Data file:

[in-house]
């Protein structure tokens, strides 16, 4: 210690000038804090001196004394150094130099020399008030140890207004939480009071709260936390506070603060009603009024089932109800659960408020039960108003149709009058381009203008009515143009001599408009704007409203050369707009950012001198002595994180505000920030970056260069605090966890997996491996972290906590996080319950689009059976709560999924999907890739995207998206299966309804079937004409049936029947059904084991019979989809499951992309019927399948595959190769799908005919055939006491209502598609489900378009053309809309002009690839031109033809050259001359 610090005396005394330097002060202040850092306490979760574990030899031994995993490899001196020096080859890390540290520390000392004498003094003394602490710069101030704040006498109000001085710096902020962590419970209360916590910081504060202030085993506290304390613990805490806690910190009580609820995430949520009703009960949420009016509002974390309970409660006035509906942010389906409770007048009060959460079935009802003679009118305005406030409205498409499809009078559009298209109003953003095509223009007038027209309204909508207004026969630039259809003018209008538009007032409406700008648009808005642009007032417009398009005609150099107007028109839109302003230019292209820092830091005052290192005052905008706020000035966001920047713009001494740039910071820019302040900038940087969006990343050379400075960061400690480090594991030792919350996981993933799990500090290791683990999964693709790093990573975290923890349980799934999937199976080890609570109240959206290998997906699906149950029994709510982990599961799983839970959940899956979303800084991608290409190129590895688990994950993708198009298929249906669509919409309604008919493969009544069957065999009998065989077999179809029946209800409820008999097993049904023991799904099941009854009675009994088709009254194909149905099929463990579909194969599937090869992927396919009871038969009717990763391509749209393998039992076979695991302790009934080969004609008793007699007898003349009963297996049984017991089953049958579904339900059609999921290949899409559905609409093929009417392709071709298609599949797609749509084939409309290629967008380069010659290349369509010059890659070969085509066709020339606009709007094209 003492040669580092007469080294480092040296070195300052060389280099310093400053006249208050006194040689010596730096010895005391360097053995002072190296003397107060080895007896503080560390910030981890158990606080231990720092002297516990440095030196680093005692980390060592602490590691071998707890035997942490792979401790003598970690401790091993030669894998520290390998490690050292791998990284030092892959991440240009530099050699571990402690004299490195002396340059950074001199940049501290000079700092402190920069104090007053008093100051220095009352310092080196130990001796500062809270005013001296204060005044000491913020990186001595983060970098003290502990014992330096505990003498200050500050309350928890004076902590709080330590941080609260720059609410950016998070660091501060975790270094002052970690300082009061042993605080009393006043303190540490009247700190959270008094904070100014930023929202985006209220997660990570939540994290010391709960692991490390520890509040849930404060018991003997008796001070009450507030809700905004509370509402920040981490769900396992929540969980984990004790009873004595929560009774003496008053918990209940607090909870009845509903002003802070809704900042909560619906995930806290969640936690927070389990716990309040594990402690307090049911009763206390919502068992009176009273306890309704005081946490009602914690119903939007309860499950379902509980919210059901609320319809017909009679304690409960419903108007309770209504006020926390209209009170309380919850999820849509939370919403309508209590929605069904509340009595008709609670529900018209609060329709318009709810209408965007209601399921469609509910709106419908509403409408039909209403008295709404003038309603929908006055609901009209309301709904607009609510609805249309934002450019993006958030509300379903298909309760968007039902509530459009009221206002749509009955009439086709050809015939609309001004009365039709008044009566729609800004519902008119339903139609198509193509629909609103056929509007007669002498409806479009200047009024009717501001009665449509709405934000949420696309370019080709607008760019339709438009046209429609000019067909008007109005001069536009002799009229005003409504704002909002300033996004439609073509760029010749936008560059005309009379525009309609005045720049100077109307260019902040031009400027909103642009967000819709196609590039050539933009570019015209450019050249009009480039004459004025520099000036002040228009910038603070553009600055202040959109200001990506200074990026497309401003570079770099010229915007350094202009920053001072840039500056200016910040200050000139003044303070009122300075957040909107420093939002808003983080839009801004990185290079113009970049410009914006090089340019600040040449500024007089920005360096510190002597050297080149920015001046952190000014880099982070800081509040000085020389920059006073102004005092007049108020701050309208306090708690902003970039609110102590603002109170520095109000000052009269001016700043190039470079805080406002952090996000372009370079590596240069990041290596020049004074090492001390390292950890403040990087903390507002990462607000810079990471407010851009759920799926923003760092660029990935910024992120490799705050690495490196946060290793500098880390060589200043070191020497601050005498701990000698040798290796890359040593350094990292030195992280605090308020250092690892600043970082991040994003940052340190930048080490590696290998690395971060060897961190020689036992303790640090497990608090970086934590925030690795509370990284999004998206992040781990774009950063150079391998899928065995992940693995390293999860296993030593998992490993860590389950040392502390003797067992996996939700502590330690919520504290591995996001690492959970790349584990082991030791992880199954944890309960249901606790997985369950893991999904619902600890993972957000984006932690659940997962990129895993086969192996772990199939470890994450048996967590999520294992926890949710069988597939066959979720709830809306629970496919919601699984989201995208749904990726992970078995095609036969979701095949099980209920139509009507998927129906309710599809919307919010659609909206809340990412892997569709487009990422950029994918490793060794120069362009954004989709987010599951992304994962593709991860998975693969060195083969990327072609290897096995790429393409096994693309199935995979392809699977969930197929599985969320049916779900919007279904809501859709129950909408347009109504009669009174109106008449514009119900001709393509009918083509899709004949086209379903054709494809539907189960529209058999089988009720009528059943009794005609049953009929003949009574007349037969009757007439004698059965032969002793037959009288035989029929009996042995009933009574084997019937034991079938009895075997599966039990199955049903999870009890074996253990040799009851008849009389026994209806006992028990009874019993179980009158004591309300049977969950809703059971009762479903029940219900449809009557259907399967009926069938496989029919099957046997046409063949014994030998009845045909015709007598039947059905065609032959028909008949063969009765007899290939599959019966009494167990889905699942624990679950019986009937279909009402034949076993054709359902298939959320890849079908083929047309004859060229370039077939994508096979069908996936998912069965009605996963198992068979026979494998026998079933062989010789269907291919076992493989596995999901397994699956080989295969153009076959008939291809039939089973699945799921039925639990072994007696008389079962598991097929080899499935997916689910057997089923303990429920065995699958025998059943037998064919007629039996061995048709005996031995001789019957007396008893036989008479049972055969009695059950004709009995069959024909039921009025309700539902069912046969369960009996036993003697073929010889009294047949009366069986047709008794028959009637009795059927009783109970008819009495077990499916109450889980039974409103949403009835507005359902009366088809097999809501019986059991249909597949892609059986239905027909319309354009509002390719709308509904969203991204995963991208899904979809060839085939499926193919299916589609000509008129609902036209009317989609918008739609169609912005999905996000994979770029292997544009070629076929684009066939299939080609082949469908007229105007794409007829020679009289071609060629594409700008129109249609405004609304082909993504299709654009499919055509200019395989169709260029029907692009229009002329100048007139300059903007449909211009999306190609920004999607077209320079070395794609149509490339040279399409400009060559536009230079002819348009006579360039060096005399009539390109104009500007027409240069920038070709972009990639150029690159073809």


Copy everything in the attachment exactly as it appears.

[in-house]
């Protein structure tokens, strides 16, 4: 210690000038804090001196004394150094130099020399008030140890207004939480009071709260936390506070603060009603009024089932109800659960408020039960108003149709009058381009203008009515143009001599408009704007409203050369707009950012001198002595994180505000920030970056260069605090966890997996491996972290906590996080319950689009059976709560999924999907890739995207998206299966309804079937004409049936029947059904084991019979989809499951992309019927399948595959190769799908005919055939006491209502598609489900378009053309809309002009690839031109033809050259001359 610090005396005394330097002060202040850092306490979760574990030899031994995993490899001196020096080859890390540290520390000392004498003094003394602490710069101030704040006498109000001085710096902020962590419970209360916590910081504060202030085993506290304390613990805490806690910190009580609820995430949520009703009960949420009016509002974390309970409660006035509906942010389906409770007048009060959460079935009802003679009118305005406030409205498409499809009078559009298209109003953003095509223009007038027209309204909508207004026969630039259809003018209008538009007032409406700008648009808005642009007032417009398009005609150099107007028109839109302003230019292209820092830091005052290192005052905008706020000035966001920047713009001494740039910071820019302040900038940087969006990343050379400075960061400690480090594991030792919350996981993933799990500090290791683990999964693709790093990573975290923890349980799934999937199976080890609570109240959206290998997906699906149950029994709510982990599961799983839970959940899956979303800084991608290409190129590895688990994950993708198009298929249906669509919409309604008919493969009544069957065999009998065989077999179809029946209800409820008999097993049904023991799904099941009854009675009994088709009254194909149905099929463990579909194969599937090869992927396919009871038969009717990763391509749209393998039992076979695991302790009934080969004609008793007699007898003349009963297996049984017991089953049958579904339900059609999921290949899409559905609409093929009417392709071709298609599949797609749509084939409309290629967008380069010659290349369509010059890659070969085509066709020339606009709007094209 003492040669580092007469080294480092040296070195300052060389280099310093400053006249208050006194040689010596730096010895005391360097053995002072190296003397107060080895007896503080560390910030981890158990606080231990720092002297516990440095030196680093005692980390060592602490590691071998707890035997942490792979401790003598970690401790091993030669894998520290390998490690050292791998990284030092892959991440240009530099050699571990402690004299490195002396340059950074001199940049501290000079700092402190920069104090007053008093100051220095009352310092080196130990001796500062809270005013001296204060005044000491913020990186001595983060970098003290502990014992330096505990003498200050500050309350928890004076902590709080330590941080609260720059609410950016998070660091501060975790270094002052970690300082009061042993605080009393006043303190540490009247700190959270008094904070100014930023929202985006209220997660990570939540994290010391709960692991490390520890509040849930404060018991003997008796001070009450507030809700905004509370509402920040981490769900396992929540969980984990004790009873004595929560009774003496008053918990209940607090909870009845509903002003802070809704900042909560619906995930806290969640936690927070389990716990309040594990402690307090049911009763206390919502068992009176009273306890309704005081946490009602914690119903939007309860499950379902509980919210059901609320319809017909009679304690409960419903108007309770209504006020926390209209009170309380919850999820849509939370919403309508209590929605069904509340009595008709609670529900018209609060329709318009709810209408965007209601399921469609509910709106419908509403409408039909209403008295709404003038309603929908006055609901009209309301709904607009609510609805249309934002450019993006958030509300379903298909309760968007039902509530459009009221206002749509009955009439086709050809015939609309001004009365039709008044009566729609800004519902008119339903139609198509193509629909609103056929509007007669002498409806479009200047009024009717501001009665449509709405934000949420696309370019080709607008760019339709438009046209429609000019067909008007109005001069536009002799009229005003409504704002909002300033996004439609073509760029010749936008560059005309009379525009309609005045720049100077109307260019902040031009400027909103642009967000819709196609590039050539933009570019015209450019050249009009480039004459004025520099000036002040228009910038603070553009600055202040959109200001990506200074990026497309401003570079770099010229915007350094202009920053001072840039500056200016910040200050000139003044303070009122300075957040909107420093939002808003983080839009801004990185290079113009970049410009914006090089340019600040040449500024007089920005360096510190002597050297080149920015001046952190000014880099982070800081509040000085020389920059006073102004005092007049108020701050309208306090708690902003970039609110102590603002109170520095109000000052009269001016700043190039470079805080406002952090996000372009370079590596240069990041290596020049004074090492001390390292950890403040990087903390507002990462607000810079990471407010851009759920799926923003760092660029990935910024992120490799705050690495490196946060290793500098880390060589200043070191020497601050005498701990000698040798290796890359040593350094990292030195992280605090308020250092690892600043970082991040994003940052340190930048080490590696290998690395971060060897961190020689036992303790640090497990608090970086934590925030690795509370990284999004998206992040781990774009950063150079391998899928065995992940693995390293999860296993030593998992490993860590389950040392502390003797067992996996939700502590330690919520504290591995996001690492959970790349584990082991030791992880199954944890309960249901606790997985369950893991999904619902600890993972957000984006932690659940997962990129895993086969192996772990199939470890994450048996967590999520294992926890949710069988597939066959979720709830809306629970496919919601699984989201995208749904990726992970078995095609036969979701095949099980209920139509009507998927129906309710599809919307919010659609909206809340990412892997569709487009990422950029994918490793060794120069362009954004989709987010599951992304994962593709991860998975693969060195083969990327072609290897096995790429393409096994693309199935995979392809699977969930197929599985969320049916779900919007279904809501859709129950909408347009109504009669009174109106008449514009119900001709393509009918083509899709004949086209379903054709494809539907189960529209058999089988009720009528059943009794005609049953009929003949009574007349037969009757007439004698059965032969002793037959009288035989029929009996042995009933009574084997019937034991079938009895075997599966039990199955049903999870009890074996253990040799009851008849009389026994209806006992028990009874019993179980009158004591309300049977969950809703059971009762479903029940219900449809009557259907399967009926069938496989029919099957046997046409063949014994030998009845045909015709007598039947059905065609032959028909008949063969009765007899290939599959019966009494167990889905699942624990679950019986009937279909009402034949076993054709359902298939959320890849079908083929047309004859060229370039077939994508096979069908996936998912069965009605996963198992068979026979494998026998079933062989010789269907291919076992493989596995999901397994699956080989295969153009076959008939291809039939089973699945799921039925639990072994007696008389079962598991097929080899499935997916689910057997089923303990429920065995699958025998059943037998064919007629039996061995048709005996031995001789019957007396008893036989008479049972055969009695059950004709009995069959024909039921009025309700539902069912046969369960009996036993003697073929010889009294047949009366069986047709008794028959009637009795059927009783109970008819009495077990499916109450889980039974409103949403009835507005359902009366088809097999809501019986059991249909597949892609059986239905027909319309354009509002390719709308509904969203991204995963991208899904979809060839085939499926193919299916589609000509008129609902036209009317989609918008739609169609912005999905996000994979770029292997544009070629076929684009066939299939080609082949469908007229105007794409007829020679009289071609060629594409700008129109249609405004609304082909993504299709654009499919055509200019395989169709260029029907692009229009002329100048007139300059903007449909211009999306190609920004999607077209320079070395794609149509490339040279399409400009060559536009230079002819348009006579360039060096005399009539390109104009500007027409240069920038070709972009990639150029690159073809």